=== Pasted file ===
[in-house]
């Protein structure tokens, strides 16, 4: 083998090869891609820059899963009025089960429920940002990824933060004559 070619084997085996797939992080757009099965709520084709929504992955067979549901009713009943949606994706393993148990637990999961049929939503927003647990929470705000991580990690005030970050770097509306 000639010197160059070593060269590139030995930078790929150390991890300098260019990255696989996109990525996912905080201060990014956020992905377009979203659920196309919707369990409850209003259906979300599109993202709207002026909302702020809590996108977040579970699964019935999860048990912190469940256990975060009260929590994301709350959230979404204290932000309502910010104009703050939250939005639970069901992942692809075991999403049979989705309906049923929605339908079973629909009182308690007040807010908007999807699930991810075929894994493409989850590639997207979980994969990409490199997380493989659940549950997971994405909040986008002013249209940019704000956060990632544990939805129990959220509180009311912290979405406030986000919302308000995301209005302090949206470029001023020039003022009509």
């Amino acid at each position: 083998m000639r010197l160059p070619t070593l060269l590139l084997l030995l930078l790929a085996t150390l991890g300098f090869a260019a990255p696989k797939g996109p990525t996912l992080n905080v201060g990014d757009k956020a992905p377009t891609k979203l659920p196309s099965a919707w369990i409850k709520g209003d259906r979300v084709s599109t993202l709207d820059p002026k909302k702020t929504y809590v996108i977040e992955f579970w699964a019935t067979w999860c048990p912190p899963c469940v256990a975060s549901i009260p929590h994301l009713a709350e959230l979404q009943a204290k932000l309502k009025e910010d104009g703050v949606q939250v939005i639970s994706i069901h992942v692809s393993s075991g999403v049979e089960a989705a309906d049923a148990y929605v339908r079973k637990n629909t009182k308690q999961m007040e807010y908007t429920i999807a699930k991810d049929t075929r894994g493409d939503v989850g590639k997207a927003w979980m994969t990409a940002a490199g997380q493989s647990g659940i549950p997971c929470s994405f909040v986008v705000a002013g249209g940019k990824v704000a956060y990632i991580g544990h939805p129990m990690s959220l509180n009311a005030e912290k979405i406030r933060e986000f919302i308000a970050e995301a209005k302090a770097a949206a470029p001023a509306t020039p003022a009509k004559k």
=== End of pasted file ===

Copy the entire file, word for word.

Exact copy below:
[in-house]
């Protein structure tokens, strides 16, 4: 083998090869891609820059899963009025089960429920940002990824933060004559 070619084997085996797939992080757009099965709520084709929504992955067979549901009713009943949606994706393993148990637990999961049929939503927003647990929470705000991580990690005030970050770097509306 000639010197160059070593060269590139030995930078790929150390991890300098260019990255696989996109990525996912905080201060990014956020992905377009979203659920196309919707369990409850209003259906979300599109993202709207002026909302702020809590996108977040579970699964019935999860048990912190469940256990975060009260929590994301709350959230979404204290932000309502910010104009703050939250939005639970069901992942692809075991999403049979989705309906049923929605339908079973629909009182308690007040807010908007999807699930991810075929894994493409989850590639997207979980994969990409490199997380493989659940549950997971994405909040986008002013249209940019704000956060990632544990939805129990959220509180009311912290979405406030986000919302308000995301209005302090949206470029001023020039003022009509």
């Amino acid at each position: 083998m000639r010197l160059p070619t070593l060269l590139l084997l030995l930078l790929a085996t150390l991890g300098f090869a260019a990255p696989k797939g996109p990525t996912l992080n905080v201060g990014d757009k956020a992905p377009t891609k979203l659920p196309s099965a919707w369990i409850k709520g209003d259906r979300v084709s599109t993202l709207d820059p002026k909302k702020t929504y809590v996108i977040e992955f579970w699964a019935t067979w999860c048990p912190p899963c469940v256990a975060s549901i009260p929590h994301l009713a709350e959230l979404q009943a204290k932000l309502k009025e910010d104009g703050v949606q939250v939005i639970s994706i069901h992942v692809s393993s075991g999403v049979e089960a989705a309906d049923a148990y929605v339908r079973k637990n629909t009182k308690q999961m007040e807010y908007t429920i999807a699930k991810d049929t075929r894994g493409d939503v989850g590639k997207a927003w979980m994969t990409a940002a490199g997380q493989s647990g659940i549950p997971c929470s994405f909040v986008v705000a002013g249209g940019k990824v704000a956060y990632i991580g544990h939805p129990m990690s959220l509180n009311a005030e912290k979405i406030r933060e986000f919302i308000a970050e995301a209005k302090a770097a949206a470029p001023a509306t020039p003022a009509k004559k």